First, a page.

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It may be possible to protect a business during a divorce

Just as partners do in a relationship, business owners work diligently and make many sacrifices in order to watch their hard work mature into a fruitful enterprise. Unfortunately, while the business may thrive as a result of the effort put into it, an estimated half of all marriages end in divorce. In spite of the end of a relationship, Colorado residents may not have to lose their business in the process.

Every state has its own laws that regulate how assets are to be divided during a divorce; however, there may be steps that can be taken that will ensure that an owner can retain the business one worked hard to build. One way to ensure that the company's assets are seen as separate from the marriage is to maintain meticulous records that reflect the separation of business assets from personal finances. Another strategy is to pay oneself an appropriate salary based on the worth of the company. Taking less pay in the hope of a better retirement may backfire in the divorce if a court determines the spouse is entitled to a larger share of the assets.

Another way to try and protect a business is removing one's spouse from involvement if possible, including dismissing him or her if an employee. If there is a chance of retaining the business over other assets, then one may elect to do so if the business is profitable or expected to see significant growth over time. Furthermore, having an experienced professional review the company for its current worth may also help in determining the cash value. If a court decides that the former spouse is entitled to a portion of the assets from the business, it may be possible to arrange a payment schedule using company profits over an agreed-upon time span.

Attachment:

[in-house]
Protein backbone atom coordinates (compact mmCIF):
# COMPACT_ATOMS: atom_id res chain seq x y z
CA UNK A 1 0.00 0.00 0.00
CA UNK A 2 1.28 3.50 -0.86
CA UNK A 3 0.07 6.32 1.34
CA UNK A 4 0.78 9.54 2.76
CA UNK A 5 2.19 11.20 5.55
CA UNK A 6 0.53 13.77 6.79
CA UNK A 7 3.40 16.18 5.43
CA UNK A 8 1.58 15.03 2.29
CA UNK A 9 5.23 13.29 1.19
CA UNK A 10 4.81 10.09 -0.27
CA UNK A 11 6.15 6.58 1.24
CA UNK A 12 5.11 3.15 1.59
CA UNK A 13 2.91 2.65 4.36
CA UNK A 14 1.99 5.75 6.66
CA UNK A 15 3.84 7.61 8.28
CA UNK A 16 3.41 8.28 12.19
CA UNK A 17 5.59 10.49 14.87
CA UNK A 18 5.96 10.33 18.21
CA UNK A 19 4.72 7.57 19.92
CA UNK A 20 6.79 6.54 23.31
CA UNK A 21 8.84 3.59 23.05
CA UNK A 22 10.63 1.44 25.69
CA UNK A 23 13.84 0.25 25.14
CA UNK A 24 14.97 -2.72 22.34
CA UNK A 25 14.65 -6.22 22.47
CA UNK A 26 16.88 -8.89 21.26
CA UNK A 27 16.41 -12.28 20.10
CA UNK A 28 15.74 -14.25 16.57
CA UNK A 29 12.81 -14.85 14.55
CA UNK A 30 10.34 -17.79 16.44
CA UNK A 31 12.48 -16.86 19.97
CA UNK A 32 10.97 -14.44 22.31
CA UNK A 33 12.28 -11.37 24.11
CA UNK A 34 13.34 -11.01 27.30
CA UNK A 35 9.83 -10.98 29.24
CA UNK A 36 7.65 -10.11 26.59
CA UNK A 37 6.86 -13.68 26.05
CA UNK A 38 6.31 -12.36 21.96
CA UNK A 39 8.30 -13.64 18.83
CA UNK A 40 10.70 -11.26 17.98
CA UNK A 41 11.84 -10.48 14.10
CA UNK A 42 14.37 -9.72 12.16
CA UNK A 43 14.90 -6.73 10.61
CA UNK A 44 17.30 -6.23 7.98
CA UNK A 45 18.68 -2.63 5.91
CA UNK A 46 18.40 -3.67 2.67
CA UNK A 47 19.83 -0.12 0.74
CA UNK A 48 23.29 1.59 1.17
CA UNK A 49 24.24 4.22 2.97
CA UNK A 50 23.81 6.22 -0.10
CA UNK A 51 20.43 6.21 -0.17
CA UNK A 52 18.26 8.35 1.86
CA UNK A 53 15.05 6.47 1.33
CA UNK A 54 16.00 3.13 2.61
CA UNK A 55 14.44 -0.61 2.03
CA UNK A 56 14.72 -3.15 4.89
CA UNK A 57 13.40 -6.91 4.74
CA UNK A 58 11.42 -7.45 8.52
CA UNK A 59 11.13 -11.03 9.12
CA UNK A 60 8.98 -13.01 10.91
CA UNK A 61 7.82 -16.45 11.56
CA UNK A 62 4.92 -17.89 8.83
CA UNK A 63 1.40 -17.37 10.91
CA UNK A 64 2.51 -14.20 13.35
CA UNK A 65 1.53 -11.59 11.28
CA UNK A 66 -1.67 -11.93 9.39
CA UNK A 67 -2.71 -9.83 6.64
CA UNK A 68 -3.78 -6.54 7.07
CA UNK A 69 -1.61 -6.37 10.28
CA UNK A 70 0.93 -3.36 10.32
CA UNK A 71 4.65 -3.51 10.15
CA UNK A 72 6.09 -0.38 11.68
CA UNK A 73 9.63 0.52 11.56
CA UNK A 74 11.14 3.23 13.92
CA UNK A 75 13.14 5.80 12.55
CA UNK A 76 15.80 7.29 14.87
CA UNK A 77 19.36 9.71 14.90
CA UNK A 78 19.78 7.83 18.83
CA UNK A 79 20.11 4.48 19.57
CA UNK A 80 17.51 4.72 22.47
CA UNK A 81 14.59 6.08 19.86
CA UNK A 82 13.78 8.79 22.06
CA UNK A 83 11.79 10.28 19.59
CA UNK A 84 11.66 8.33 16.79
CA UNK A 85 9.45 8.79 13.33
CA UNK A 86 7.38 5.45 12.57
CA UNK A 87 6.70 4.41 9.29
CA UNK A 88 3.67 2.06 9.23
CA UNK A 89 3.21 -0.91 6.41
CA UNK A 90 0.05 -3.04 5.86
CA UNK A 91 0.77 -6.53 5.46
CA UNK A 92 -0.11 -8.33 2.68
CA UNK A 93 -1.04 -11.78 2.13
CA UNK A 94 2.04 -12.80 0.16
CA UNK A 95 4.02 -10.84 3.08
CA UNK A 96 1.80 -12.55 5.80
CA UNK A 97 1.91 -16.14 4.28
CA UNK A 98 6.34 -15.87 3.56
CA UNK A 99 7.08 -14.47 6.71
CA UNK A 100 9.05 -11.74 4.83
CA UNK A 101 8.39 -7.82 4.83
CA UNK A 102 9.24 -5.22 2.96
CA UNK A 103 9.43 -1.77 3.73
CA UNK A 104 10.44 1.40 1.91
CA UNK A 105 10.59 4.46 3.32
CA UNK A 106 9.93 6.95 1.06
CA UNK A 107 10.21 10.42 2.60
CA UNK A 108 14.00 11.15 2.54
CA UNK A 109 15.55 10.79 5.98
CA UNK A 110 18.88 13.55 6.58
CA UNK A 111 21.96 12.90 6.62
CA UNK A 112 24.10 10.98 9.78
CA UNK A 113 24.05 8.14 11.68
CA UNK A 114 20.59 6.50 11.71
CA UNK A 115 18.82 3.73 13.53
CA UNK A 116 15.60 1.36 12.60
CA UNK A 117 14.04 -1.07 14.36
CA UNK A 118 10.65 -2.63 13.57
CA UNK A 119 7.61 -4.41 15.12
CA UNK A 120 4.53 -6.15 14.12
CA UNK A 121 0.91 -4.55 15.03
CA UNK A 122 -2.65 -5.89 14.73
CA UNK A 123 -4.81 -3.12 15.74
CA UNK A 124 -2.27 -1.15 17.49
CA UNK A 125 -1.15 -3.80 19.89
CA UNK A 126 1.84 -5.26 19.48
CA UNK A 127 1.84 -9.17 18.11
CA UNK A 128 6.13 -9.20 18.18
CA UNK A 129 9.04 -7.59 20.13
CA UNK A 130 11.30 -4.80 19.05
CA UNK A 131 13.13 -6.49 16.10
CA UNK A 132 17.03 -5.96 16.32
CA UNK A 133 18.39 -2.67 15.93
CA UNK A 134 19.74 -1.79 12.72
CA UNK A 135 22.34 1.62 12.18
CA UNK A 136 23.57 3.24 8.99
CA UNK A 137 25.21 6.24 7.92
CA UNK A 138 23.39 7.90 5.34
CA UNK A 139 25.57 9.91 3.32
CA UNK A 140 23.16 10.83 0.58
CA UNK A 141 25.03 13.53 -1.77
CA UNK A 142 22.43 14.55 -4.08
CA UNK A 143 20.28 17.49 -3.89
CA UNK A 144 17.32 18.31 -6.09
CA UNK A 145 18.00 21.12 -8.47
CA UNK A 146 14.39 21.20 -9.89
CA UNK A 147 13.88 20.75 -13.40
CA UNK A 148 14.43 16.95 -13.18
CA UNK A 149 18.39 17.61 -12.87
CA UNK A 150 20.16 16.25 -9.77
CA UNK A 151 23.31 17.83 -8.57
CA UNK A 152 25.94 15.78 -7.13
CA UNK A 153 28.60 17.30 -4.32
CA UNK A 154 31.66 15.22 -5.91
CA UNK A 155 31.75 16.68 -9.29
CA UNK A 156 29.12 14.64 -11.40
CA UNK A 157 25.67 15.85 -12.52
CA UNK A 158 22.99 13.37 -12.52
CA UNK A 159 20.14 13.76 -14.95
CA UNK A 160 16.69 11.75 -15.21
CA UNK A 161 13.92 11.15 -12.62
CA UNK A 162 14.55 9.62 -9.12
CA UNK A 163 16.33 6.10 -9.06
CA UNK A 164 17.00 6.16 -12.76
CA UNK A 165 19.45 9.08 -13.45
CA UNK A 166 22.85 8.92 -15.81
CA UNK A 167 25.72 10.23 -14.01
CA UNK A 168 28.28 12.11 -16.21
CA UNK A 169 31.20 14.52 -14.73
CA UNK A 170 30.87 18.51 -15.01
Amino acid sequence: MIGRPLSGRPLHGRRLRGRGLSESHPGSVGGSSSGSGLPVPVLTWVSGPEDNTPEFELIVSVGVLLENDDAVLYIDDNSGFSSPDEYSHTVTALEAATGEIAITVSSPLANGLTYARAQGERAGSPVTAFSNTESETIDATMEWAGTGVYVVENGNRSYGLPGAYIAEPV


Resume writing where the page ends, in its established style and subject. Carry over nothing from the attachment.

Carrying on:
Lastly, if one finds that he or she is short capital needed to pay a former spouse, it may be possible to raise it by offering shares to employees or outside investors. Filing for a divorce can be both emotionally and financially taxing. Colorado residents may choose to seek the guidance of a seasoned attorney in order to preserve a business and emerge in the best financial shape possible on the other side.

Source:, "How to Divorce-Proof Your Company", Carol Tice, Accessed on Nov. 8, 2017

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